Knotted Jets and Odd Quasars Reveal Secrets by Radio

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Science  18 Feb 2000:
Vol. 287, Issue 5456, pp. 1195-1196
DOI: 10.1126/science.287.5456.1195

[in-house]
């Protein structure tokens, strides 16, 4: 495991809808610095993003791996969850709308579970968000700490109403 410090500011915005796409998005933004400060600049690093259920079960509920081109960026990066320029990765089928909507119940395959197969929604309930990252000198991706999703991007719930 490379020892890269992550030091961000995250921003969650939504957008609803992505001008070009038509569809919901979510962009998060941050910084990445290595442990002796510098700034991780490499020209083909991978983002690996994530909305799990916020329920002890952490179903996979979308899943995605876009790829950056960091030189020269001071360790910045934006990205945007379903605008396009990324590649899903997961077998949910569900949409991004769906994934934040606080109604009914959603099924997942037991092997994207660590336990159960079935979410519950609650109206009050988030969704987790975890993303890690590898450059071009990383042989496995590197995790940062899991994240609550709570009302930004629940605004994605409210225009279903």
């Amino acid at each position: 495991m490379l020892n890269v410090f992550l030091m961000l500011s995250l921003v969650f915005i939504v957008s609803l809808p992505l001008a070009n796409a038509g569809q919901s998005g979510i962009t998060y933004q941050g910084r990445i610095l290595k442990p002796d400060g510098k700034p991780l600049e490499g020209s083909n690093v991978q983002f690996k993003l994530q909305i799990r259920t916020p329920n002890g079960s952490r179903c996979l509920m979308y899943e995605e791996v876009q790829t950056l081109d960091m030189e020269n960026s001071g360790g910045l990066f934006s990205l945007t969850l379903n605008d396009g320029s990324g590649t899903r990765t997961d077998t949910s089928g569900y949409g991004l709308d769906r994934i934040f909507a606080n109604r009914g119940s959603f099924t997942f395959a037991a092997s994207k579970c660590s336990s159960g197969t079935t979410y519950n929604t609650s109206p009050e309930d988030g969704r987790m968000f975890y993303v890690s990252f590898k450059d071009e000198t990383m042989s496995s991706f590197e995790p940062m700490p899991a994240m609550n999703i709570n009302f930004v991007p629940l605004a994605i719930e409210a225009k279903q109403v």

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SAGAMIHARA, JAPAN-- Radio astronomers gathered here last month to review early results of the first radio observation program that makes use of a space-based antenna, the Highly Advanced Laboratory for Communications and Astronomy (HALCA), and related topics. HALCA, in combination with ground-based telescopes, is helping answer some long-standing questions, such as what drives the immense jets of gas that shoot from the highly energetic objects known as active galactic nuclei. And another puzzle, centering on distant objects whose radio emissions vary drastically over periods as short as a few hours, appears to have been solved for one radio source, at least. Australian radio astronomers reported strong evidence that the emissions don't really wax and wane at all, but are due to a scintillation in gas and dust between the stars.